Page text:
Fortunately, the Geothermal Tax Credit allows homeowners to apply their tax credit over multiple years. If your tax burden in 2020 is less than the full amount of your credit, you can carry over the remainder when filing your taxes in 2021. You can even keep doing this as long as the tax credit is active. The Geothermal Tax Credit can offset regular income taxes and even alternative minimum taxes.
For example: Let’s say you purchase a geothermal system for $20,000. That could mean you’re eligible for a $5,200 tax credit. But let’s say you only owe $3,000 in taxes. In this situation, you can simply claim $3,000 in credit this year and $2,200 next year.
To benefit from the Federal Tax Credit, you must owe at least as much in taxes as you would claim for the credit, even if it’s over several years.
How do I claim the Geothermal Tax Credit?
After you’ve had your geothermal system installed, you’ll simply fill out an additional form when it’s time to file your federal income taxes. The form you’ll need to fill out for the IRS is 5695. You can follow the form’s instructions here.
Although the name doesn’t exactly roll off the tongue, it can be a big help come tax time. It’s best to work with a tax professional who will know exactly how to fill out your new form for the tax break. This will ensure that everything is filled out accurately, and they can also help advise you on other potential energy tax credits you might be eligible for.
Of course, you can fill this form out yourself, but be sure to read and thoroughly follow the instructions before you do. If you’d prefer to reach out to the IRS directly, you can contact them through their website or by calling 1-800-829-1040.
What expenses are eligible for the Federal Geothermal Tax Credit?
The Geothermal Tax Credit covers expenses including labor, onsite preparation, assembly, equipment, and piping or wiring to connect a system to the home. Electrical upgrades may also be eligible.
Add-on components, like ductwork or a new generator, are not covered by the tax credit. What other expenses aren’t covered by the tax credit? Equipment used only for hot tub or a swimming pool, zoning, and used components (like a pre-owned geothermal heat pump).
Can you use the Geothermal Tax Credit more than once?
Yes, you can use the tax credit multiple times if you install geothermal in more than one home. Dandelion has several customers who installed geothermal in both their primary and secondary homes.
There is no limit to the number of times or a maximum amount you can claim for the tax credit.
Can you combine the Geothermal Tax Credit with other energy-efficiency tax credits?
Yes, it can be combined with solar and wind tax credits or any applicable energy efficiency upgrade credits. That’s excellent news because solar and geothermal work great together!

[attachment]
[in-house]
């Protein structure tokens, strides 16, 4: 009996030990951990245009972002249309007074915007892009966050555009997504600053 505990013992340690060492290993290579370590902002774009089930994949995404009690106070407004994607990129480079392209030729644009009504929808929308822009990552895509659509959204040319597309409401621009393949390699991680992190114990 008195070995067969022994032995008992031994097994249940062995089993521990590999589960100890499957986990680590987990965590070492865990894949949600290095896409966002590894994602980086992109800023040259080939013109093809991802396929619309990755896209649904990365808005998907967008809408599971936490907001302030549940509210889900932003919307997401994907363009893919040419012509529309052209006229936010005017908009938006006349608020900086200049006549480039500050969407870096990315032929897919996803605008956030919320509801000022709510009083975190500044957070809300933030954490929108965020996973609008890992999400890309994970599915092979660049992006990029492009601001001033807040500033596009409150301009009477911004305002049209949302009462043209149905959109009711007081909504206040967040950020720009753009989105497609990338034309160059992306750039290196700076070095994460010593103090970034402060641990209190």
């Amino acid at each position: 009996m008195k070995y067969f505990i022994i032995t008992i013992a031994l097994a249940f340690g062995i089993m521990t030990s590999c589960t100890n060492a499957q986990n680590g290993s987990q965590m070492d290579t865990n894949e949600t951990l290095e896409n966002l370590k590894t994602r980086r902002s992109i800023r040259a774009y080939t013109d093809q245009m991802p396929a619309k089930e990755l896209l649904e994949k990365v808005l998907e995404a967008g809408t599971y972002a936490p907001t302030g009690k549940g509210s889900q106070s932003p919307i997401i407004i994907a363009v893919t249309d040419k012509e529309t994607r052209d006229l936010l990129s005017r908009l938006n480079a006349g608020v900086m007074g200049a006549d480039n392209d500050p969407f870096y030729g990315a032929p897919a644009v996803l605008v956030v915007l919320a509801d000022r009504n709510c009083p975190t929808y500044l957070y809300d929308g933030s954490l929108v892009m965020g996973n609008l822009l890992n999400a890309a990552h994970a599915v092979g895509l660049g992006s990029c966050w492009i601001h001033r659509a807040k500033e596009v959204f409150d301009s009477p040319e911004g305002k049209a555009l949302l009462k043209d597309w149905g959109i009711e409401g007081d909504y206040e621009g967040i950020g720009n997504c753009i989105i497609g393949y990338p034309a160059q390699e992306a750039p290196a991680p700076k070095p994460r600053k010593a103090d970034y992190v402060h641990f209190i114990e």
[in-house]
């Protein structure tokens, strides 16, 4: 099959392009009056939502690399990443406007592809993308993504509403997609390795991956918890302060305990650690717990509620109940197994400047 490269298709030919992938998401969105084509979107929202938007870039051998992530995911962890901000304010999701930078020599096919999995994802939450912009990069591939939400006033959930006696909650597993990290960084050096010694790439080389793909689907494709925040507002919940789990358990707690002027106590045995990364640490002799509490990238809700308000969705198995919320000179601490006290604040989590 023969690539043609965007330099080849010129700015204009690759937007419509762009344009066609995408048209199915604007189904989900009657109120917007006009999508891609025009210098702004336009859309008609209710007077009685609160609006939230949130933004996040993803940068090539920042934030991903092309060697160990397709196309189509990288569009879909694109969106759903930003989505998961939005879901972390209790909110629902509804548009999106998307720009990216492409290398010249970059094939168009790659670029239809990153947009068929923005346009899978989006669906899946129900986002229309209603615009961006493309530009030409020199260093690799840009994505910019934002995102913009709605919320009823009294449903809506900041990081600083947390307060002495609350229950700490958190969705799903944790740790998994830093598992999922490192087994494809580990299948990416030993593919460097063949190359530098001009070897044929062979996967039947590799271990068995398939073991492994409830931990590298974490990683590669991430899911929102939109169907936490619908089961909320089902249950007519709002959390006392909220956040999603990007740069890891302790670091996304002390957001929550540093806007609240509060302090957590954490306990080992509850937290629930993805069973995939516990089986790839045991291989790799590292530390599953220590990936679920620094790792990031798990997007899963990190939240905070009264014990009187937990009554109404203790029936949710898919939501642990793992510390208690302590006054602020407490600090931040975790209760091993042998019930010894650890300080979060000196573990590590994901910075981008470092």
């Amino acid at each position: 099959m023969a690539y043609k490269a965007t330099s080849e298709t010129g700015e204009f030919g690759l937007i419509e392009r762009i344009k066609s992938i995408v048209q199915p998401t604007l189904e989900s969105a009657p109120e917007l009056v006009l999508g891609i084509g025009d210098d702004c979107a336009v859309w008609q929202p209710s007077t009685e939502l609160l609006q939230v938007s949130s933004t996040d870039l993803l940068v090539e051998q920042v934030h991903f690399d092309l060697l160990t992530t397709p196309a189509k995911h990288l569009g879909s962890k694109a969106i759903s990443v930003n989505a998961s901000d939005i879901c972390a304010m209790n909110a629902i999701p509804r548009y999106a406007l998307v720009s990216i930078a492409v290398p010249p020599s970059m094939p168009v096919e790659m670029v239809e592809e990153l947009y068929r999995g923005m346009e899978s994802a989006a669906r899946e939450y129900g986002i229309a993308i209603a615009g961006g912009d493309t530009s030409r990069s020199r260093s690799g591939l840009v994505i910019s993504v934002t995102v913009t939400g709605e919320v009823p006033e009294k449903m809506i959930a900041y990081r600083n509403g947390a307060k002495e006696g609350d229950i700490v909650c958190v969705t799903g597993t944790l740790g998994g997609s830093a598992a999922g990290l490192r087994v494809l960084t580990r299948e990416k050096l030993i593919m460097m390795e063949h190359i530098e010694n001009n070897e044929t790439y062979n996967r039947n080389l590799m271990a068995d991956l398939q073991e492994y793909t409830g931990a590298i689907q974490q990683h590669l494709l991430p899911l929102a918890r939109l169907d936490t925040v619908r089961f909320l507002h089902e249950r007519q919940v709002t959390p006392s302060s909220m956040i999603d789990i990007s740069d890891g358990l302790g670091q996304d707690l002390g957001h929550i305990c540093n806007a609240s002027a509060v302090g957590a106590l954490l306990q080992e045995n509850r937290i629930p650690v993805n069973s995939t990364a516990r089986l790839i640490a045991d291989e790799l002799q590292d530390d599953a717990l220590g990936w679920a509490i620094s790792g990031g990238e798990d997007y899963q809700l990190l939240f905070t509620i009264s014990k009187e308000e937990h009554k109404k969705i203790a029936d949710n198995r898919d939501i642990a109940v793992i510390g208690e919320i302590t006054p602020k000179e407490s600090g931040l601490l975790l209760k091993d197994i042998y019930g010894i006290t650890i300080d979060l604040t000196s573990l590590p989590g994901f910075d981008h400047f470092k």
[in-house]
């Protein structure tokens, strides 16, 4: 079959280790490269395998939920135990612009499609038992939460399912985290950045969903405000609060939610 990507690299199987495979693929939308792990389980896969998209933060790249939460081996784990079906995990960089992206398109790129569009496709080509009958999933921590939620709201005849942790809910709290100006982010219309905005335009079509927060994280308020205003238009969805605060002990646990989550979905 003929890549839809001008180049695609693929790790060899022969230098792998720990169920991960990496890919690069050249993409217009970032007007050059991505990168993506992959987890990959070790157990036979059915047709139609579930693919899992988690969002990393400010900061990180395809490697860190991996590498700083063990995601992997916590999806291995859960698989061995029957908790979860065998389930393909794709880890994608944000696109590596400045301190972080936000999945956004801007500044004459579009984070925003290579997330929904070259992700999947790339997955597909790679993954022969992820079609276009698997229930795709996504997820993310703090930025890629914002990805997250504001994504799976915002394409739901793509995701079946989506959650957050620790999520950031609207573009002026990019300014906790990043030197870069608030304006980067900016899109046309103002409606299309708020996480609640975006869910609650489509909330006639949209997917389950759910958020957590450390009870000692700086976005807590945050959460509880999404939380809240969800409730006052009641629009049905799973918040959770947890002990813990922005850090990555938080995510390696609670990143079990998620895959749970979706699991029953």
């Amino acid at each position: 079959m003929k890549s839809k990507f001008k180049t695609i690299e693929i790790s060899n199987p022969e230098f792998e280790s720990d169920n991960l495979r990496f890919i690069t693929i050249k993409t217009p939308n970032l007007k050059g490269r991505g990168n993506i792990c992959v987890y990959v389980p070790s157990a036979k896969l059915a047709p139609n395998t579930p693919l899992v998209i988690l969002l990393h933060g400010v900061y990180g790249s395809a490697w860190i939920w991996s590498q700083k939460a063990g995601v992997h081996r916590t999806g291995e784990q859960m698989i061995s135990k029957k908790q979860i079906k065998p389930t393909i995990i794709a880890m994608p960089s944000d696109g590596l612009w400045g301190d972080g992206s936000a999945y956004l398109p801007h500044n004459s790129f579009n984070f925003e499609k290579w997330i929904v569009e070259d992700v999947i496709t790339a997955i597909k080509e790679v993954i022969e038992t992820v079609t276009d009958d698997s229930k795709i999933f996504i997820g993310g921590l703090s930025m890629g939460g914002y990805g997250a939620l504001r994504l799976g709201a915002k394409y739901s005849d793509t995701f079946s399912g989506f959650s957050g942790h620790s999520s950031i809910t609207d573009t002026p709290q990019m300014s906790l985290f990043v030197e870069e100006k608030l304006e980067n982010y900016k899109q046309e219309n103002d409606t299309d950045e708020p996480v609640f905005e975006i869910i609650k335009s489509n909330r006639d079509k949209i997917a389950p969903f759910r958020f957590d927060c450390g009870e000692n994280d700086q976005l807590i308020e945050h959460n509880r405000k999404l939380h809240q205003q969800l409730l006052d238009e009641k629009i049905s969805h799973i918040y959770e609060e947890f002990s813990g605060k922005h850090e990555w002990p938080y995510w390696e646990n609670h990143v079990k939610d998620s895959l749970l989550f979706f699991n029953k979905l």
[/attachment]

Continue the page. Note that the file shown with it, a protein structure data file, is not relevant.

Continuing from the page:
How long will the tax credit last?
This revival of the tax break will be available for homeowners through December 31, 2020, at 26% percent. From there, the percentage decreases to 22 percent in 2021. After that, the geothermal tax credit goes away for homeowners.
If you’ve been considering geothermal, there couldn’t be a better time than now to take advantage of this tax break to shave off some of the initial cost. With all the money you’ll save with the geothermal tax break, you’ll make your payback period even smaller.
Are there any other geothermal incentives available?
Many states offer incentives and rebates, including New York. New York State’s Clean Heat Program is administered by the homeowner’s utility. Each utility has a unique incentive. That means a homeowner who uses Con Edison will qualify for a different incentive amount than a homeowner who uses National Grid.
The specific incentive amounts are based on the installed heat pump’s total heating capacity BTUH. They range between $0.15 per BTUH and $0.285 per BTUH. For example, a 4 Ton Dandelion Air (DA) heat pump, which is usually appropriate for a 2,000 square foot home, has 41,000 BTUH. So, a homeowner who installs a 4 Ton DA heat pump can receive between $6,150 and $11,685, depending on his or her utility.
A geothermal heat pump containing a desuperheater qualifies for an additional incentive as well! Many, but not all, heat pumps installed by Dandelion include a desuperheater ─ a component that uses existing heat in the system to warm water. This incentive is either a flat $100 or $150 per heat pump, depending on the utility.
Ready to see how much you can save with Dandelion Geothermal? Reach out to us today to schedule your free energy consultation.
Dandelion Energy and its affiliates do not provide tax, legal or accounting advice. This material has been prepared for informational purposes only, and is not intended to provide, and should not be relied on for, tax, legal or accounting advice. You should consult your own tax, legal and accounting advisors.